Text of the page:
March 13 2008 / by futuretalk
Category: Other Year: Beyond Rating: 6
By Dick Pelletier
Furious that terrorist Osama bin Laden is still on the loose more than six years after the September 11th attacks, military futurists are pondering a solution straight out of science fiction.
Wouldn’t it be cool, some ask, if we could capture bin Laden using teleportation? In the TV program Star Trek, people are transported from one point to another by having their bodies dematerialized, then instantly reassembled at the destination – hence the familiar “Beam me up, Scotty.”
In the future, we might teleport soldiers into “a cave, tap bin Laden on the shoulder, and say: ‘Hey, let’s go,’ “says spokesman Ranney Adams at Edwards Air Force Base Research Lab. Although extremely futuristic, this concept is being pursued by the Army, Navy, Air Force, and CIA through various research programs that they hope will one day turn this ground-breaking science into reality.
The following list reveals current progress in teleportation development:
• 1993 – IBM scientist Charles Bennett was the first to prove that teleportation is possible.
• 1998 – Caltech physicists turn the IBM idea into reality by teleporting a photon.
• 2002 – Australian National University scientists successfully teleport a laser beam.
• 2006 – Denmark researchers achieve teleportation between light and matter.
• 2007 – Australia’s Ashton Bradley is developing a system that operates nearly identical to the Star Trek version. He predicts the design will be complete by 2011.
Challenges to human teleportation are enormous. Scientists must first create a machine that can pinpoint, analyze, and store information from the mega-trillions of atoms that make up the human body. (cont.)
The machine must then send this data to another location and replicate the original body. Philosophical issues arise too. Although it knows I was dematerialized, the newly-replicated body believes it is me; however I wonder; is the copy 100% me; or did part of me get lost in the transfer?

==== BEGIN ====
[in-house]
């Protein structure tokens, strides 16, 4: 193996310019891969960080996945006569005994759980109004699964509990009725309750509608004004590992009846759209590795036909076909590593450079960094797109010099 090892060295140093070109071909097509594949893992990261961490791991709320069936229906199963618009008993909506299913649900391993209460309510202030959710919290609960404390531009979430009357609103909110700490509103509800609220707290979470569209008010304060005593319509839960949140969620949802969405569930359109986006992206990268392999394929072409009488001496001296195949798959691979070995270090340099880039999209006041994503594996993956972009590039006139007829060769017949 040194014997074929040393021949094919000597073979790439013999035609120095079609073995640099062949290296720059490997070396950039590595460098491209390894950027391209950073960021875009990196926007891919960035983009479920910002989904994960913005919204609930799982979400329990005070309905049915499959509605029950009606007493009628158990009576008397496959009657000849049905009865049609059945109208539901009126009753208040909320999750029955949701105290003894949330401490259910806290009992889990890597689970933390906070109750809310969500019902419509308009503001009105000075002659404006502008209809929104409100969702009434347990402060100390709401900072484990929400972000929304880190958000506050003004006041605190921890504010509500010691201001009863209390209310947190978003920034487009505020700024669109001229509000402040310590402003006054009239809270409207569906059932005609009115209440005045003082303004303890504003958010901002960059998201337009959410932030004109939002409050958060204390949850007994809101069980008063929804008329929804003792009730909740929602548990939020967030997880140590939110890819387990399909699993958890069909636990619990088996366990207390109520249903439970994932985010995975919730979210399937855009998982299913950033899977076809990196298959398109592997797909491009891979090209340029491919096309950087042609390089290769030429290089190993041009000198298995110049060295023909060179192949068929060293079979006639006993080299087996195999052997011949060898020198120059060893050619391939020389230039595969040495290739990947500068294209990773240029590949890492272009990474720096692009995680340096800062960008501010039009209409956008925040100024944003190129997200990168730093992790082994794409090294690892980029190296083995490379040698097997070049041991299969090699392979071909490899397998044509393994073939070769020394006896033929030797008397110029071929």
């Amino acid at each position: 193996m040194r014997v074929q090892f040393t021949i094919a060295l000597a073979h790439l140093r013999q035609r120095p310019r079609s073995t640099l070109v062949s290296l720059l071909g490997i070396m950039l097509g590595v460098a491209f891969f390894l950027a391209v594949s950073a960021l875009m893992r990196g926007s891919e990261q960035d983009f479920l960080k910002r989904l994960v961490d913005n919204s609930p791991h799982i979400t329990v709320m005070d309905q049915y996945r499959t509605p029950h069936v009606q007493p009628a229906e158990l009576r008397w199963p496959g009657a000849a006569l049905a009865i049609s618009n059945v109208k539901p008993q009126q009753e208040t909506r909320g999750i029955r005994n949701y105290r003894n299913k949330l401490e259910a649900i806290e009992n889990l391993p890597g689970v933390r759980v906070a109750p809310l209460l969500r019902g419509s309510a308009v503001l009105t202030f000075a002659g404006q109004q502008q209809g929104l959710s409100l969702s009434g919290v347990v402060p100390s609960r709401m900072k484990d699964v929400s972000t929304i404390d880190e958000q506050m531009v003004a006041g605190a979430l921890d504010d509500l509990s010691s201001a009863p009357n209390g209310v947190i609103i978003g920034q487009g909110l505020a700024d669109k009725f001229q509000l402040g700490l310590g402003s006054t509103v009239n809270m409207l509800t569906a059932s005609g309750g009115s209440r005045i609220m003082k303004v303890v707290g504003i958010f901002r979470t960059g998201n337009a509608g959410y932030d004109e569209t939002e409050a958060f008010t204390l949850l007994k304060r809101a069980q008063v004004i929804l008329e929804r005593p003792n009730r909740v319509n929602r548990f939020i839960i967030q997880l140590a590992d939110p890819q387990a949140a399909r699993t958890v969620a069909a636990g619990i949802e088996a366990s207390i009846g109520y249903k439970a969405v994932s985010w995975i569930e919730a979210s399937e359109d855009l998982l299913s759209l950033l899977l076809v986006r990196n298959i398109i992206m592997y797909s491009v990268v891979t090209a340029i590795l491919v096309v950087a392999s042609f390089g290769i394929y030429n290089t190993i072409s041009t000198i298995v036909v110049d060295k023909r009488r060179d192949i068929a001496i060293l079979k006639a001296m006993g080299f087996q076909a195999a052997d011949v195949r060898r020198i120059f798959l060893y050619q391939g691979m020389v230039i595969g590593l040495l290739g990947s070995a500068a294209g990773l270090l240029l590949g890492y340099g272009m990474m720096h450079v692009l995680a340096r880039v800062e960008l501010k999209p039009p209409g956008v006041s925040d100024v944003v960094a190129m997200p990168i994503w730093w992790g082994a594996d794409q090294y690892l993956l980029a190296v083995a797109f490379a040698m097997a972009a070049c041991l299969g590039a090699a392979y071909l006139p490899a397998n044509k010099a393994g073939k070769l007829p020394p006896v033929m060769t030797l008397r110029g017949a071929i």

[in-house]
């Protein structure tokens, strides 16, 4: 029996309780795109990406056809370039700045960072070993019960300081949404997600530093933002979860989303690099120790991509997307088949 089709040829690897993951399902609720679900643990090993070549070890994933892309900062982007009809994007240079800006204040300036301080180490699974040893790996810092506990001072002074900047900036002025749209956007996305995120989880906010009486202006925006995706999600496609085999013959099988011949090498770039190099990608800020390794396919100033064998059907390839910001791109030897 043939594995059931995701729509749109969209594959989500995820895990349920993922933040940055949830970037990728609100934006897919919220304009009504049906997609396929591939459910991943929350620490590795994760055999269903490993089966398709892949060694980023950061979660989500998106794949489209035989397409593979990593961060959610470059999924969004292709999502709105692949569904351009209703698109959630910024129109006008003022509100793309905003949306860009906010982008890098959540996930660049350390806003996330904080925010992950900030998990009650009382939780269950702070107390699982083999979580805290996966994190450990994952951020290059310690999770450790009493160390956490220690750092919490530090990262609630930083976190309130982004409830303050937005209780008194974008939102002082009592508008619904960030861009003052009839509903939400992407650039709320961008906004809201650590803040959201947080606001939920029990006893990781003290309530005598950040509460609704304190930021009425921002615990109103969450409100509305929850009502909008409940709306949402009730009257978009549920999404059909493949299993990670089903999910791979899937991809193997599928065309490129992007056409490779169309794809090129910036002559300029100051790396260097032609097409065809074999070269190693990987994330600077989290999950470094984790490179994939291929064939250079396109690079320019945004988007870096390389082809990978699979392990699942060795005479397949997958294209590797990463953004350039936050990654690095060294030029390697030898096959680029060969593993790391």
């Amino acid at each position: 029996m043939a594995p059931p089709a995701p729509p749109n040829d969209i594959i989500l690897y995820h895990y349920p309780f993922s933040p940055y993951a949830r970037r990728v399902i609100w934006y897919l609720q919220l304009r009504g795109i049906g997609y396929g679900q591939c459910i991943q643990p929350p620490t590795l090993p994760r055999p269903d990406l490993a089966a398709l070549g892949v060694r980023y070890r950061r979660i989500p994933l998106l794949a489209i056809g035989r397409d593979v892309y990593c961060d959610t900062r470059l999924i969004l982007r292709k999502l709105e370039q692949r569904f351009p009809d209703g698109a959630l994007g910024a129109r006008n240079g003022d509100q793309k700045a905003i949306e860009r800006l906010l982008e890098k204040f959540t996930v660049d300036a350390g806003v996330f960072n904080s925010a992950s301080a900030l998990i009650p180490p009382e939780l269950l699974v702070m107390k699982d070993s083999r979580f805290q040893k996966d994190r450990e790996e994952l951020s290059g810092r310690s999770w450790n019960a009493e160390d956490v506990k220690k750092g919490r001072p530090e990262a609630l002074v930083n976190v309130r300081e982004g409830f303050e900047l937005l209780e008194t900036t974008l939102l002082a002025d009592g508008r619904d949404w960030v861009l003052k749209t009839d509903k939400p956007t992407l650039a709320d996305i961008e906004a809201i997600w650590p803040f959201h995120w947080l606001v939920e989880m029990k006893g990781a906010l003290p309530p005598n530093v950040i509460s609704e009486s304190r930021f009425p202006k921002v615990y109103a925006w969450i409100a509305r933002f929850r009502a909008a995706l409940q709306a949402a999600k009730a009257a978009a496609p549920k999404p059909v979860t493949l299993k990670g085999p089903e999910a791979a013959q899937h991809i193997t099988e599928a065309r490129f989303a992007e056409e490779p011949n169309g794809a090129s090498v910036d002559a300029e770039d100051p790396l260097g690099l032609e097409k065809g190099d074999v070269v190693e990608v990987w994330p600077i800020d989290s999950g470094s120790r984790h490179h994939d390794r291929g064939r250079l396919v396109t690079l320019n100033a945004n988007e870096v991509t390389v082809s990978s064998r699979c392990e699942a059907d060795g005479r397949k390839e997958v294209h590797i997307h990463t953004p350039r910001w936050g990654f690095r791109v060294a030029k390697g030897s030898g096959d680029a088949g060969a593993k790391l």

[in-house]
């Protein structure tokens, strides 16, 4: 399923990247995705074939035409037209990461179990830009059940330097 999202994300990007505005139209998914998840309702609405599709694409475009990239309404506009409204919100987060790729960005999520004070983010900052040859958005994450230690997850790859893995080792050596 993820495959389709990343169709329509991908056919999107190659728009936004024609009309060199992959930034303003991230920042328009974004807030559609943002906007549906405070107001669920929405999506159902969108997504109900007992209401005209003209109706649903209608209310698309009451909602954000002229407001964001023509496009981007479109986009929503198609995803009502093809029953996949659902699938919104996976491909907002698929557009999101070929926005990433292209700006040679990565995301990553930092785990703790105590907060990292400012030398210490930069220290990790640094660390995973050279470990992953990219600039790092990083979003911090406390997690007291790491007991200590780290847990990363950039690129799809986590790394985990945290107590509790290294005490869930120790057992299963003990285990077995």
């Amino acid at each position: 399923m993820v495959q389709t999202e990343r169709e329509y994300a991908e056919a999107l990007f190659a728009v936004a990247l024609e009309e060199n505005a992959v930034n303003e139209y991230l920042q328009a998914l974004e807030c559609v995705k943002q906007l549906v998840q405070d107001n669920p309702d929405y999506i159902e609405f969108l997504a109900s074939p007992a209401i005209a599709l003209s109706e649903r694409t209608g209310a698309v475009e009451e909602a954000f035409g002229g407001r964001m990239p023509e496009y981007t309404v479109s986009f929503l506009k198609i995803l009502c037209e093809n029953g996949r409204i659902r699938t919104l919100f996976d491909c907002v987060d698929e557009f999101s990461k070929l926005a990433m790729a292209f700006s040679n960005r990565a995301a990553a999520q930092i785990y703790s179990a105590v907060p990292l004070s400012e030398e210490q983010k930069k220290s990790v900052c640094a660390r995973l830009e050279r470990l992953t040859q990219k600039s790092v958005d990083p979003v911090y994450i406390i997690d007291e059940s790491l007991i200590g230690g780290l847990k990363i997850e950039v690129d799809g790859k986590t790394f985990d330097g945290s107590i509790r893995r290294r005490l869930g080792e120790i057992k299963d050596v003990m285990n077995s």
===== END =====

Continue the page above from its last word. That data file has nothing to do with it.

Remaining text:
Forward-thinkers believe all these challenges can be resolved. Molecular nanotech, expected by 2020, will be necessary to create hard drives to store the colossal amounts of data. And quantum computing, expected by mid-2020s, will be essential to process the quadrillion bits of information needed to capture the atomic structure of a human body and rebuild it with 100% accuracy, insuring that nothing is lost in the transfer.
Experts believe that human teleportation will happen. IBM’s Bennett says that scientists will one day scan a person using an advanced MRI system and transmit that scanned information somewhere else to be reassembled into an exact replica of the original person.
Futurists predict that teleportation technologies will advance exponentially in the coming decades. By as early as the 2030s, we could be teleporting information at light speeds; and by mid-century, the first humans might step onto a transporter and beam themselves to anywhere on Earth, or to Mars, or some other exotic space destination.
Who might live to see this wild future? Science writer Kevin Bonsor believes that if older people want to experience the miracle of human teleportation, they must take advantage of upcoming health enhancements and life extension technologies. Biotech and medical nanotech breakthroughs expected over the next two decades could enable everyone to enjoy this “magical future.”